Today’s teams need Roles, not Functions
Agile, DevOps, Scrum, Lean… All of those high-performance IT delivery models require cross-functional teams. A fundamental problem with traditional siloed departments or a multi-disciplinary team are the many handovers that are needed to align work between the people involved. Problems often arise because there is too little communication and collaboration. When cross-functional teams are arranged properly this will be solved.
But how do you properly set up a cross-functional team? One of the key things is to change the mindset of the team members from thinking about functions towards working based on roles.
(This is the thirteenth blog in the series “How to train cross-functional teams”, for links to previous blogs please go to the end of this blog)
The traditional way of organizing work: Functions
In traditional organizations people have a function and, in a V-model approach every function has a very clear stage where activities are done. With a function come specific responsibilities. And a person with a specific function only performs tasks that are within the responsibilities of that function. In some traditional organizations they group people in multi-disciplinary teams, but this still means a team where every team member has a specific function and stays on their own “island”.
A core problem of having a defined and distinct function is that people tend to focus on “what am I NOT responsible for”. They only take responsibility for their own tasks, the rest is not their problem.
The change cross-functional teams bring
To solve problems in communication and collaboration, todays high-performance IT delivery is organized in cross-functional teams. A main characteristic of such team is that all team members together take responsibility for completing all tasks necessary to deliver business value.
The shift for individual people in a cross-functional team is that they think “how can we fix this together”. And the key quality of people to really work together is to regularly switch roles and pick up a wider variety of tasks than they would in a traditional organization. The team members take responsibility for the entire team delivery, instead of just focusing on tasks which in their mind lie within their own “function”.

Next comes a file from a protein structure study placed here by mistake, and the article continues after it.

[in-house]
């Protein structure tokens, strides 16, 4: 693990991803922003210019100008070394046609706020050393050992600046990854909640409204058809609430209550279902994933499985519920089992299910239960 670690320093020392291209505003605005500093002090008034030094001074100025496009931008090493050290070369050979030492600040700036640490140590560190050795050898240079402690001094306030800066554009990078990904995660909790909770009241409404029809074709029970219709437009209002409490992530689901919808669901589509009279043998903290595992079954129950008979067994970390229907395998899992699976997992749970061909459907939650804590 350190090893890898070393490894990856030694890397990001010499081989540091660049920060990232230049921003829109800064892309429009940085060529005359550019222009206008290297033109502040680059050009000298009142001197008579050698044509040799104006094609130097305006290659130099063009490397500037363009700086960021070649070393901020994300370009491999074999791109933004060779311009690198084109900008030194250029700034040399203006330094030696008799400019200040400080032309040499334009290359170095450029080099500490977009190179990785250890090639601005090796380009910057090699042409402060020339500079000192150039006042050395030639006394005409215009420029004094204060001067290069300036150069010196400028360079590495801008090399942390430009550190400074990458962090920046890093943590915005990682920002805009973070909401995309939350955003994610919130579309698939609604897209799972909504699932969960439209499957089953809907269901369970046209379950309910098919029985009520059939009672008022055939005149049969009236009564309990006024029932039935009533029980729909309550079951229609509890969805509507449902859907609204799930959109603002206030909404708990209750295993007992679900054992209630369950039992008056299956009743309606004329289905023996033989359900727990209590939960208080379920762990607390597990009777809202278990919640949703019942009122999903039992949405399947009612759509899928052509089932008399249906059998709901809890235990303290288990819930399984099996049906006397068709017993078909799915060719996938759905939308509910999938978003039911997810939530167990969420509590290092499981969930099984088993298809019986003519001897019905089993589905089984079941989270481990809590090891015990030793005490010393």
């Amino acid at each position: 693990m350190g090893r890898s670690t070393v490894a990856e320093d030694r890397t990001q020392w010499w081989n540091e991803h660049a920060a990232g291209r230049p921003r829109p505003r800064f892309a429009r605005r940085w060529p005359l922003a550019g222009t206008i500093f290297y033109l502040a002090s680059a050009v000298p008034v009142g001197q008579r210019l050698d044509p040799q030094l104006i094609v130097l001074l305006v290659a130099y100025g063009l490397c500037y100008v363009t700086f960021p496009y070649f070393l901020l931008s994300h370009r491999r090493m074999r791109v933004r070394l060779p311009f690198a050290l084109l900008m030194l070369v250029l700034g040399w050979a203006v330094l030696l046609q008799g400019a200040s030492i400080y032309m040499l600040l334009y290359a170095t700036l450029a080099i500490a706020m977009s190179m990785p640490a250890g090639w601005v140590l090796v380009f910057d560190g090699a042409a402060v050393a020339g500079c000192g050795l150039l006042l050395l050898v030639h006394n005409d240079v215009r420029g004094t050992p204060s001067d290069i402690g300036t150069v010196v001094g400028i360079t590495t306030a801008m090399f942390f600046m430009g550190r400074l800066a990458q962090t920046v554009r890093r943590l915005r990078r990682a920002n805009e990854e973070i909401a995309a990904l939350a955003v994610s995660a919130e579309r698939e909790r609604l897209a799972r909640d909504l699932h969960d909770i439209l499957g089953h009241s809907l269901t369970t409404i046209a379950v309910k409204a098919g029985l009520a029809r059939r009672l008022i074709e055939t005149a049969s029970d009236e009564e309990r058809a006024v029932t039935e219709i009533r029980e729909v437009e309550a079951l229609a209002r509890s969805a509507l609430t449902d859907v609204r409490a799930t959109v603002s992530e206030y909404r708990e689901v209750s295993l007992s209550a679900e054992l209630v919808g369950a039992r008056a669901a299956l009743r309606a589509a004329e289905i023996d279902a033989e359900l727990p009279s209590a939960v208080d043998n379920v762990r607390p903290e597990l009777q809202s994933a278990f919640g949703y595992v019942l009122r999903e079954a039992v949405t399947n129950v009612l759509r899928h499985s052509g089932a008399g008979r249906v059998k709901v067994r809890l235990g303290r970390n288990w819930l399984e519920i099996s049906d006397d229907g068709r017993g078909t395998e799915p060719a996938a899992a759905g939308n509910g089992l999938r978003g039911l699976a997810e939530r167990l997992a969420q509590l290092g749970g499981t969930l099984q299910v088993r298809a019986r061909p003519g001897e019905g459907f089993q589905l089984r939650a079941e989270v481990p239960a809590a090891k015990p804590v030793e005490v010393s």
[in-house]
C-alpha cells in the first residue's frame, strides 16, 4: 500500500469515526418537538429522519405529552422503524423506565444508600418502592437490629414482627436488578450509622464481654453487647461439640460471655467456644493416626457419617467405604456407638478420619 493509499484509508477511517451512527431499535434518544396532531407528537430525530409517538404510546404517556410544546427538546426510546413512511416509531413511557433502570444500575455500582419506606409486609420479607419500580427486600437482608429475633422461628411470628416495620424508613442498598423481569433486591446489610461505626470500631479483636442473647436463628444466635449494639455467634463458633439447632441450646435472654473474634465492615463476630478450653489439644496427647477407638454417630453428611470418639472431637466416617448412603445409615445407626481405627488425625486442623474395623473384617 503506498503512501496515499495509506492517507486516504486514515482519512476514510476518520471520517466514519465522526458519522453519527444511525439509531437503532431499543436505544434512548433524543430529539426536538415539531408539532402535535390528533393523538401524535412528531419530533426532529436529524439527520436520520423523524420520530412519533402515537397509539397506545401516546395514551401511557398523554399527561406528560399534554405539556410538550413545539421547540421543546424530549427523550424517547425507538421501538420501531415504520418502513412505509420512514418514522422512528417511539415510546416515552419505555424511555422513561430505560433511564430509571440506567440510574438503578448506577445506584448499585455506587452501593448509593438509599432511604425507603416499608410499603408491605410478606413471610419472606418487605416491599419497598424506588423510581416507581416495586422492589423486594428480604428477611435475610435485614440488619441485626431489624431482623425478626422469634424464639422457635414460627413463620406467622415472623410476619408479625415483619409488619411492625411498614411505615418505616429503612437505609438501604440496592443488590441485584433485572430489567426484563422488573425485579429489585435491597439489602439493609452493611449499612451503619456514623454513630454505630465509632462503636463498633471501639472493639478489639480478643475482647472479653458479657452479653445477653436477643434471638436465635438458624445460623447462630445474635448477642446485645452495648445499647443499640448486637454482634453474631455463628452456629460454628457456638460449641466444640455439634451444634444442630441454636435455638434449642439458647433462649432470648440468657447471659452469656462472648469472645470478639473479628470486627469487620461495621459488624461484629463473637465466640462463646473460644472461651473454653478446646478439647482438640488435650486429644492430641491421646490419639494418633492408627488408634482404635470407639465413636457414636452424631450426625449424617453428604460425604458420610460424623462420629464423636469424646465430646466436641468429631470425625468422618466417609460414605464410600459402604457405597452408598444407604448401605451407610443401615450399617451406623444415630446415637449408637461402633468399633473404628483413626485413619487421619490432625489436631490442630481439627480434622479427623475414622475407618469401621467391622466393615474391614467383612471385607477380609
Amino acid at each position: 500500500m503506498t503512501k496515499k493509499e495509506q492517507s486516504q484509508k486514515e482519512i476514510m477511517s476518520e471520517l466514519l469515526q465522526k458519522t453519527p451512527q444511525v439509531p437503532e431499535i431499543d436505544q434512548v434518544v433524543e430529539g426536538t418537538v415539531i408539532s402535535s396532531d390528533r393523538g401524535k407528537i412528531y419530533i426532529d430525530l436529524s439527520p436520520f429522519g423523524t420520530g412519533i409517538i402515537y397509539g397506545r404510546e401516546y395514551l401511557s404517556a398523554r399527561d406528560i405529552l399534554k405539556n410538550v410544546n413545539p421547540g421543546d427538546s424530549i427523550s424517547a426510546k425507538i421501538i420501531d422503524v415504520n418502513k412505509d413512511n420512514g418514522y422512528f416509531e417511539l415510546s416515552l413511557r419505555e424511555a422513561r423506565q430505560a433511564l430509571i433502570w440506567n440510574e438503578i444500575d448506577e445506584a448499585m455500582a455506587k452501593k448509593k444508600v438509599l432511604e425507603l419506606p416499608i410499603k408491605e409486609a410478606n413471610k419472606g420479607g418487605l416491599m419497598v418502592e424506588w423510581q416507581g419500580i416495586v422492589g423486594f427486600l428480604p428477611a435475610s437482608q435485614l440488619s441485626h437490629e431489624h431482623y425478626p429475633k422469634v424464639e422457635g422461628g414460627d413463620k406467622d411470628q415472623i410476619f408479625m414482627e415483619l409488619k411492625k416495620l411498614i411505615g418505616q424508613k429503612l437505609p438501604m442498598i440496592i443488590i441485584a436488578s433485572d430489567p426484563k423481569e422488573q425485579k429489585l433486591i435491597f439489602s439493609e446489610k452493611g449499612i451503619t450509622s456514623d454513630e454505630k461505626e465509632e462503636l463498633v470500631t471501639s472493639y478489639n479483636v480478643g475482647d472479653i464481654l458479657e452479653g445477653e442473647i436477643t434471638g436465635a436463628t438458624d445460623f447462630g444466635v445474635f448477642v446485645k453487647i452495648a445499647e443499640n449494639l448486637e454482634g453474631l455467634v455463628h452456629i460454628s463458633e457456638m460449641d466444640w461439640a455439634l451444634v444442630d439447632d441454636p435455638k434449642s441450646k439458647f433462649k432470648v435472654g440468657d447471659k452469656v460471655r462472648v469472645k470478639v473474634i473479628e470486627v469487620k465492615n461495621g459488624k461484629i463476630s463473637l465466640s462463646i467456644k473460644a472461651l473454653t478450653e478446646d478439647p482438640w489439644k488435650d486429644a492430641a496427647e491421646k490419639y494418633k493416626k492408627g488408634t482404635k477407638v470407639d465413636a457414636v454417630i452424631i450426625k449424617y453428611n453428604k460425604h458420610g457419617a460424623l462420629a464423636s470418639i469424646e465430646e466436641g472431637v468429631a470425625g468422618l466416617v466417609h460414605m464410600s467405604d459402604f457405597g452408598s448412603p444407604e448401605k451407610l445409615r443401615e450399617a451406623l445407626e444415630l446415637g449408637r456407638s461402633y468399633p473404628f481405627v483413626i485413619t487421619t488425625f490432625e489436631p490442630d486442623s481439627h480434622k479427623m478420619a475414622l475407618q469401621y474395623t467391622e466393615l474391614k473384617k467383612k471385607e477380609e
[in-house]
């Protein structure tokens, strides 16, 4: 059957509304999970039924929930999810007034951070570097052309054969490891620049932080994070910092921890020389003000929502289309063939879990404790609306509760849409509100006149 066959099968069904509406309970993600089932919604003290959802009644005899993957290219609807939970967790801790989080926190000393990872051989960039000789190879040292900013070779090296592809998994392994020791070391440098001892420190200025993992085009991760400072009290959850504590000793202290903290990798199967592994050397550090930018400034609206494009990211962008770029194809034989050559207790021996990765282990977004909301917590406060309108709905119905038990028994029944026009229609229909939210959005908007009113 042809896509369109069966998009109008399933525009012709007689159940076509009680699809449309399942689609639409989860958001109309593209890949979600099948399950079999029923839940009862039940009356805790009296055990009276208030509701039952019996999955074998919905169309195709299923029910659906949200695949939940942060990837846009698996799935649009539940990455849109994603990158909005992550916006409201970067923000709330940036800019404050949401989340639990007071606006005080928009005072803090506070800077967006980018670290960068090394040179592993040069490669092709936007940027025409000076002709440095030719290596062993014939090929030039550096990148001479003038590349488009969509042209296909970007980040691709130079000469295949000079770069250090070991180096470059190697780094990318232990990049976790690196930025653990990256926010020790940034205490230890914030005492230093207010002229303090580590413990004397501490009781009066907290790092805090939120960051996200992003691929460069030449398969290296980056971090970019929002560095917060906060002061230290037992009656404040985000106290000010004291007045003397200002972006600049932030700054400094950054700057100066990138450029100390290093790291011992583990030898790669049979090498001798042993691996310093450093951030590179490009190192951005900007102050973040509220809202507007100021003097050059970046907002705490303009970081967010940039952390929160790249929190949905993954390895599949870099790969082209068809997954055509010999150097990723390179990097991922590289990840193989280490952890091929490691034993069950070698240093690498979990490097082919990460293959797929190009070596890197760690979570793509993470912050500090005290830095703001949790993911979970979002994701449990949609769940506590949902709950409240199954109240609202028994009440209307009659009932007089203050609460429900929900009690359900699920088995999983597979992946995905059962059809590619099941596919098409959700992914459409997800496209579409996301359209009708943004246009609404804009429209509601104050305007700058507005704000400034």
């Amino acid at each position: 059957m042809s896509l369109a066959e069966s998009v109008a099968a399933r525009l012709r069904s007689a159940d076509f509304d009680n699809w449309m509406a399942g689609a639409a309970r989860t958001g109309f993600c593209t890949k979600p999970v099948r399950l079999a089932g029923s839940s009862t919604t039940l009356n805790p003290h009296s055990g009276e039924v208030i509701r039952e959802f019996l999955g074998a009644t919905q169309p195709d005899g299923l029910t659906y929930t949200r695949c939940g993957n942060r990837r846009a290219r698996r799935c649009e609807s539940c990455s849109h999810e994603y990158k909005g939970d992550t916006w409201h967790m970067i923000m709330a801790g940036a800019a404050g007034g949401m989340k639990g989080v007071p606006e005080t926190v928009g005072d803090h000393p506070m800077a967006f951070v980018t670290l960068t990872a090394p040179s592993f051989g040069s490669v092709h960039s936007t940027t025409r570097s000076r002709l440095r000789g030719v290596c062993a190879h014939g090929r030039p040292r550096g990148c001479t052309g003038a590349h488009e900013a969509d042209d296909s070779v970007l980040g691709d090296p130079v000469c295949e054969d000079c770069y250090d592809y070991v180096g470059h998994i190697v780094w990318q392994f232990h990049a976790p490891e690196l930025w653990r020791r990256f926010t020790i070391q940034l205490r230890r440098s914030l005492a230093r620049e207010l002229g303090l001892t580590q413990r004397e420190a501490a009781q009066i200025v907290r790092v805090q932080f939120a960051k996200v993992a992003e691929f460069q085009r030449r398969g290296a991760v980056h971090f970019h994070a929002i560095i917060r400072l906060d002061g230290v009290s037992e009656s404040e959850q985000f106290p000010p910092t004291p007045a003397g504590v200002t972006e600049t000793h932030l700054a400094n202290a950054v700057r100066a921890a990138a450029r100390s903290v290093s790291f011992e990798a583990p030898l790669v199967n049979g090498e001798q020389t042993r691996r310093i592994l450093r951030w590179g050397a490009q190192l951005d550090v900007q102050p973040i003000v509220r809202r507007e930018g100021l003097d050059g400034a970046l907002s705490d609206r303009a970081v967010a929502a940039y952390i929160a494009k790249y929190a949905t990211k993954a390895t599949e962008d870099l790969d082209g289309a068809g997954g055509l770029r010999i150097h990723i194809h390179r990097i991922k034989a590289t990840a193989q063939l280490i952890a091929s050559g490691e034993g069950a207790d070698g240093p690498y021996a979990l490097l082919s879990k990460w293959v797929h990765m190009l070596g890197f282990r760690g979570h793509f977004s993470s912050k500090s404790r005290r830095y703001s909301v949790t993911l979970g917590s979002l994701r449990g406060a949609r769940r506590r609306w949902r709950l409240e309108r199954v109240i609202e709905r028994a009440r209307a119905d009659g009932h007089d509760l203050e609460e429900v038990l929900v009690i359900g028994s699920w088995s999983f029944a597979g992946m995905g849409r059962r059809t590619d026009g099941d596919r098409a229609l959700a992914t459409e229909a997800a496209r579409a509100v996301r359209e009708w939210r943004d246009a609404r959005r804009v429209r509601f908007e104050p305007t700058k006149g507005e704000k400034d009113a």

The value of working based on roles
When we talk about a role, we mean that a person can adopt this role in the team whenever this is necessary. So, a person can have multiple roles sequentially or even in parallel. In a cross-functional team every team member is allowed to pick up any task. Of course, a team member should realize first whether they are capable of doing that task. Some tasks they can do individually, other tasks they can do in pairs (that’s why the term “teamwork” was invented!).
Together the team members must have all knowledge and skills to perform all tasks of the team. And a team should take care that for all necessary knowledge and skills there are at least two people competent enough, so that if one person is not available the team can still continue to complete their tasks.
And keep in mind: not all specialized skills necessarily need to be available in the team, a team can work together with specialists from support teams for such specialized tasks.
The key skill is Curiosity
It is an illusion to think that people exist that can do any possible task in a high-performance cross-functional team. But for a team to work effectively and efficiently, it is key that every member of the team is interested in any task. By showing interest team members can help their fellow team members, just by asking questions they may already help solving problems.
And by being curious in what other team members do, they learn new knowledge and skills and thus become even more valuable as a member of their cross-functional team.
People that don’t limit themselves to a function but are open to adopt multiple roles are the key to a successful IT delivery team that truly works in a cross-functional way.
What, in your opinion, is the main benefit of applying roles instead of functions?
Please, let us know in the comments below!
This blog has been co-authored by Eva Holmquist, Senior Test Specialist at Sogeti in Sweden.
(For other blogs in the series “How to train cross-functional teams”, use this link: https://labs.sogeti.com/training-cross-functional-teams/.)
About Rik Marselis
Rik Marselis is principal quality consultant at Sogeti in the Netherlands. He has assisted many organizations in improving their IT-processes, in establishing their quality & testing approach, setting up their quality & test organization, and he acted as quality coach, qa-consultant, test manager and quality supervisor. Rik uses his more than 40 years of experience in systems development and quality and testing to bring fit for purpose solutions to our clients. He focuses at three major tasks: * Consultancy on Quality engineering & Testing in the broadest sense (quality & test policy, project startup, process improvement, coaching, second-opinions, etc…) * Develop and give training courses for both novice and experienced testers (Rik is an accredited trainer for TMAP, TPI and ISTQB certification training courses) * Research and development of the quality engineering & testing profession. Rik has contributed to over 20 books on quality and testing, of which 5 as an main author and 5 as project leader. His most recent book in the TMAP body of knowledge is “Quality for DevOps teams”. Rik is a much-appreciated keynote-speaker and workshop-host at conferences (he has presented at conferences in over 15 countries).
More on Rik Marselis.